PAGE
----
Tuesday, June 19, 2018

Ben Lewin's THE CATCHER WAS A SPY proves classy, old-fashioned, WWII espionage fun

Based on a real-life baseball player named Moe Berg (of whom TrustMovies had never heard but is very happy to have now made his acquaintance), THE CATCHER WAS A SPY proves a surprising and welcome throwback to the days of World War II and those exciting, old-fashioned, well-plotted espionage thrillers that we rarely see any longer.

As directed by Ben Lewin and written by Robert Rodat (from the book by Nicholas Dawidoff), the movie proves a classy, intelligent, gorgeously-mounted treat.

With a spot-on production design by Oscar-winner Luciana Arrighi in which every scene appears real and right -- from the gorgeous period interiors to the bombed-out ruins in which some exciting and suspenseful combat takes place -- the look of this film seems just about perfect without ever calling undue attention to itself: every production designer's dream, I should think.

For his part, Mr. Lewin (shown at right, who a few years back gave us that wonderful movie The Sessions) also gets it all correct. He is able to direct with a firm, fine hand everything from an exciting action sequence to a philosophical discussion of murder and patriotism; from a hot 'n heavy hetero sex scene to a quiet but deeply felt suggestion of homosexual love; from a baseball game to a blunt-force beating.

While I suppose there is nothing "award-winning" here, still, what a pleasure it is to see first-class craftsmanship in writing, directing, acting, editing, cinematography and production design come together so very well. In the starring role of Moe Berg, we have that fine actor Paul Rudd (shown above and below), at last given a role that allows him to shine in ways we've seldom seen. Rudd makes a particularly believable-looking 1930s-40s character, with a face and body that's near-perfectly "period."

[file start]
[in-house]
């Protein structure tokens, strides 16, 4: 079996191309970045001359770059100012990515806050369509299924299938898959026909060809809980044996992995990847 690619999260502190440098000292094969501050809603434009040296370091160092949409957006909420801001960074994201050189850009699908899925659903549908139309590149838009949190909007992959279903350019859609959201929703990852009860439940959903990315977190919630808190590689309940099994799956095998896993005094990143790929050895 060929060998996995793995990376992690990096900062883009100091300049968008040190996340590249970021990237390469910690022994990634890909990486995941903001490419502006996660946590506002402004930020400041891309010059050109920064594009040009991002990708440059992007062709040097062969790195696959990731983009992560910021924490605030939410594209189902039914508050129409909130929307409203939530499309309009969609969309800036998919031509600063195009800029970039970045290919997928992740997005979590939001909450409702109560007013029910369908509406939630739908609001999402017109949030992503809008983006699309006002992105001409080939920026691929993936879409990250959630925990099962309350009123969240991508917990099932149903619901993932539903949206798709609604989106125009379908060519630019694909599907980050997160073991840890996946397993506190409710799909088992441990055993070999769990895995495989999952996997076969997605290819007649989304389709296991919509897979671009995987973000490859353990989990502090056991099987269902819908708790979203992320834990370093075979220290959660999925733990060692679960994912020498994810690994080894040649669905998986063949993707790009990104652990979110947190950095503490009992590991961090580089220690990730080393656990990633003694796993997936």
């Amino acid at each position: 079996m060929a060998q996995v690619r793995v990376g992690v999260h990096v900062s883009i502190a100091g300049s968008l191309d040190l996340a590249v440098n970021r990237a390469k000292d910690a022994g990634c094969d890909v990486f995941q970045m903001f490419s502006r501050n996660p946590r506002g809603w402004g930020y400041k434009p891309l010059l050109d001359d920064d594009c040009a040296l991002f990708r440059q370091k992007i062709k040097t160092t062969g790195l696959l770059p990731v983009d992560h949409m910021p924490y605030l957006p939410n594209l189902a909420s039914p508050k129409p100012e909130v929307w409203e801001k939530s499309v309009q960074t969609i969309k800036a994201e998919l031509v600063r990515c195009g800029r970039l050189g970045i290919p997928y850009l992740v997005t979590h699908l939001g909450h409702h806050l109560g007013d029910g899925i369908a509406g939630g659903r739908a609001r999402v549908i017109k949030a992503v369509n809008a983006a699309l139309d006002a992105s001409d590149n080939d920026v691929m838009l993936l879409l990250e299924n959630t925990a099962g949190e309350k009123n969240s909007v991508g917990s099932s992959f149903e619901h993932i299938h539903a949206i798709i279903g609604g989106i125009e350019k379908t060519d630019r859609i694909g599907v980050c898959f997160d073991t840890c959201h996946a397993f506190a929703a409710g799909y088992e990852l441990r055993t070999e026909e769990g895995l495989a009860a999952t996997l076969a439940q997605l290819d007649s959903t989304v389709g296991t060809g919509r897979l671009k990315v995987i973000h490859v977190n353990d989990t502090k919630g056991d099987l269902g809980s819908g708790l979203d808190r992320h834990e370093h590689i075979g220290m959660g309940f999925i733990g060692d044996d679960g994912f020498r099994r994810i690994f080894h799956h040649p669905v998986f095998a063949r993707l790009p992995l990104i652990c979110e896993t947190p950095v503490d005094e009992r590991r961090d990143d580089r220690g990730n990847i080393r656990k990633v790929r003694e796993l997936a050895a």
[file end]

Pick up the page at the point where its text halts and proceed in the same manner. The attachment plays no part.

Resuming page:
From what we see and learn here, Moe Berg was a very private man: a non-religious Jew who didn't even feel particularly "Jewish," evidently bi-sexual (in a time when this was anything but accepted), and a fellow who felt at home almost nowhere except in a library or on the baseball field. Mr. Rudd brings all of this to exceedingly quiet-but-felt life. He is on screen in (I think) literally every scene, which forces the rest of the excellent ensemble cast to take a decided back seat in the proceedings.

Yet, because that ensemble consists of terrific actors such as Jeff Daniels, Mark Strong, Paul Giamatti, Sienna Miller (above, left), Tom Wilkinson, Sanada HiroyukiGiancarlo Giannini and Pierfrancesco Favino (below, right), each of their roles comes strongly, if briefly, to life. (One does wish that Ms Miller might be given roles a little more important and demanding, but then this is definitely the kind of male-centric movie, in which women, if they appear at all, are simply "helpmeets" to the men.)

Yet the story is indeed a crackerjack one: a ball-playing civilian recruited into the OSS and asked to possibly kill one of Germany's finest and most heralded scientists. Lewin and Rodat begin at the climax then circle back to an earlier time, as we learn Moe Berg's history in both baseball and spying. It makes for a very good yarn; how true it is to the facts I can't say, but as we move along, events and characters tumble over each over with proper pacing and believability.

In the end, the question of the need to murder for your country is given a more-than-decent workout. In this age of drone murders (even of American citizens by the American government) and their endless collateral damage, this single important incident provides a very good point at which to look back and take stock.

From IFC Films and running a just-right 98 minutes, The Catcher Was a Spy, opens this Friday, June 22, in New York City (at the IFC Center) and Los Angeles (at Laemmle's Monica Film Center, Playhouse 7 and Town Center 5).  Here in South Florida, the film is playing now at the Movies of Delray and Lake Worth. Simultaneously, the movie will also be available via VOD.

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